North West Wales

Irish Sea Swim: Ronan Keating starts second relay

Nikki Fraser from Penistone, during her stint, 30 miles into the The Swim
Image caption Student Nikki Fraser from Penistone, south Yorkshire, during her stint, 30 miles into the Irish Sea swim

A team of celebrities are halfway through their gruelling charity swim across the Irish Sea from Holyhead to Dublin.

Boyzone's Ronan Keating, Atomic Kitten singer Jenny Frost and Strictly Come Dancing star Pamela Stephenson, have already completed their second relay in the 56-mile swim for Cancer Research.

The 11-strong team set off for Dublin at 21:00 BST on Tuesday.

Organisers tweeted on Wednesday that they are 28 miles from Dublin.

The challenge could take 40 hours.

At 13.30 the team tweeted for Keating, saying: "The swimming has been incredibly tough, but the whole team are pushing through and are determined to make it to Dublin."

Keating, who lost his mother to cancer, swam freestyle on Wednesday morning, weaving his way through the boats moored in Holyhead harbour.

Alongside him, as with all the swimmers, was a safety canoe and support boat.

Local boat owners, and the RNLI team, also brought their vessels out, blasting their horns in encouragement.

The team's Twitter page said: "The #samsungswim team has reached the halfway point! Only 28 miles to Dublin!"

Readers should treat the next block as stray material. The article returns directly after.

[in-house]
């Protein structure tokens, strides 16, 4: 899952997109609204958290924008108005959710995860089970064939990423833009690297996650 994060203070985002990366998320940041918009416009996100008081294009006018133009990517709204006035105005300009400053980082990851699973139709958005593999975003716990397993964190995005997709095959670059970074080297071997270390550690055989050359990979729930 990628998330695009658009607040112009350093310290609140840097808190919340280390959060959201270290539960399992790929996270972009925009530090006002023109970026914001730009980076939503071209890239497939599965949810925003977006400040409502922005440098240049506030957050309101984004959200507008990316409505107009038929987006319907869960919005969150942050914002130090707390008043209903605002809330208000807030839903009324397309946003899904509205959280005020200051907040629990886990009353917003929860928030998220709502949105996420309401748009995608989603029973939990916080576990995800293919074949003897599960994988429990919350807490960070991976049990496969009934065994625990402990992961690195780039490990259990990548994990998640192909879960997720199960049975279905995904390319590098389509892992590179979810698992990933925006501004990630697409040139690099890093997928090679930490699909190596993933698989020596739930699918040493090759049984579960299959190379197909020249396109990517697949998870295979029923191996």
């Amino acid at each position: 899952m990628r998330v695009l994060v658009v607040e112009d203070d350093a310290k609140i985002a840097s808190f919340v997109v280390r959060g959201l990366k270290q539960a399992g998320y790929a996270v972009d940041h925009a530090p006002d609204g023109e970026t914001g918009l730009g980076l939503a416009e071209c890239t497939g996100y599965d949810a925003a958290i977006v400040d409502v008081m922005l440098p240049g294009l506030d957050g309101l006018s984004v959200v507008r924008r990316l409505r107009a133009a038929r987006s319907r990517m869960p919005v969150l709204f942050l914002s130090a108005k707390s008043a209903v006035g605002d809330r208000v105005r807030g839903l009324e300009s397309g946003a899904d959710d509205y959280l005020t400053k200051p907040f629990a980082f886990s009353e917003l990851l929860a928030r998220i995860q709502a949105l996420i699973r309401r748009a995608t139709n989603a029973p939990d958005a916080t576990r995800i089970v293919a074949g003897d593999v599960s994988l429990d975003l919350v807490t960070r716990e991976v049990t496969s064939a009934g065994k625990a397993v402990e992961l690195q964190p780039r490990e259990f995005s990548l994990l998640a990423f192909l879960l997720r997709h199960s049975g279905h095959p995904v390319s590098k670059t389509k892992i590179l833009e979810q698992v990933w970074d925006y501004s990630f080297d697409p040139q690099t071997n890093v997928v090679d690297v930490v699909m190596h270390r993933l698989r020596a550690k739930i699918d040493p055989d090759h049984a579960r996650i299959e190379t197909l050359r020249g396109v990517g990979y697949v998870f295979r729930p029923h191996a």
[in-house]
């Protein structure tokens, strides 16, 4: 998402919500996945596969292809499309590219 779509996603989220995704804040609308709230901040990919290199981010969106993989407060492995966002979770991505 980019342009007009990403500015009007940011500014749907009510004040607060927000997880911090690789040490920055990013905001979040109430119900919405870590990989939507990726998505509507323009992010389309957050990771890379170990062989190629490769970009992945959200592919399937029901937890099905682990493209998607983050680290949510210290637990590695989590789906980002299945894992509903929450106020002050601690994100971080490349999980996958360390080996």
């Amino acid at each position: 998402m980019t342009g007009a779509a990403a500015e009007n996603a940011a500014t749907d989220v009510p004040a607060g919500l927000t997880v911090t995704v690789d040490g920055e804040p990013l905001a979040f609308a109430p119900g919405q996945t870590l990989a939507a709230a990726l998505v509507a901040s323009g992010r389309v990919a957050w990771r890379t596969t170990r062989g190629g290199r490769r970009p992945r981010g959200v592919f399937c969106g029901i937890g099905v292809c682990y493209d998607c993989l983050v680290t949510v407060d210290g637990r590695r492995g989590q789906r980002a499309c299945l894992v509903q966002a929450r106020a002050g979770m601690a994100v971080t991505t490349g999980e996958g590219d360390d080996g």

Keating, 34, swam for about 20 minutes before a goggle-wearing Frost took over the relay.

As she lowered herself into the water the call was made for Keating to be allowed back on to the support boat.

Tide breakers

Frost, guided by light from the safety boat, took the team further towards the tide breakers.

After about 15 minutes Stephenson took over, using goggles and a snorkel.

She took to the water with a surprisingly cheerful "Hello Roger" to the safety canoeist.

A message on the team's Facebook page said: "They are a quarter of the way through and it's full steam ahead to Dublin."

Image caption Ronan Keating was the first to swim in the marathon challenge

Once at sea, each of the swimmers are to take turns swimming for one hour until the arduous task is complete.

As well as swimming through the night in darkness, they will also have to dodge wind farms and cope with tidal variations which mean the swimmers could end up covering a distance of up to 70 nautical miles, equal to 81 land miles (130km).

Keating came up with the idea with Sir Richard Branson, who was due to take part in the relay but pulled out at the weekend after fire destroyed his Caribbean home.

Temperatures in the sea over the next few days are expected to be a mild 12-14C, a spokeswoman for Meteogroup said.

A band of high pressure over the area should also lessen wind speeds and calm the waves on the notoriously choppy stretch of water.

Testicular cancer

But while the weather appears to be favouring the swimmers, other potential dangers lurk in the deep.

At least 30 species of shark are known to pass through the Irish Sea, including the enormous basking shark, the world's second largest fish.

The world's largest species of jellyfish, the Lion's Mane, is also often spotted in the waters.

Also taking part in the challenge, which aims to raise £1m for the cancer charity, is Olympic medallist swimmer Steve Parry, gadget guru Jason Bradbury and five "super swimmers".

Liverpool-born Parry, who won bronze at the Athens Olympics in 2004, was diagnosed with testicular cancer 18 months ago, three weeks after getting married.

Speaking earlier, the 34-year-old said: "The size of the task ahead is just starting to dawn on me.

"It's cold, we'll be swimming in the dark, there are jellyfish and other creatures and it's a long way."

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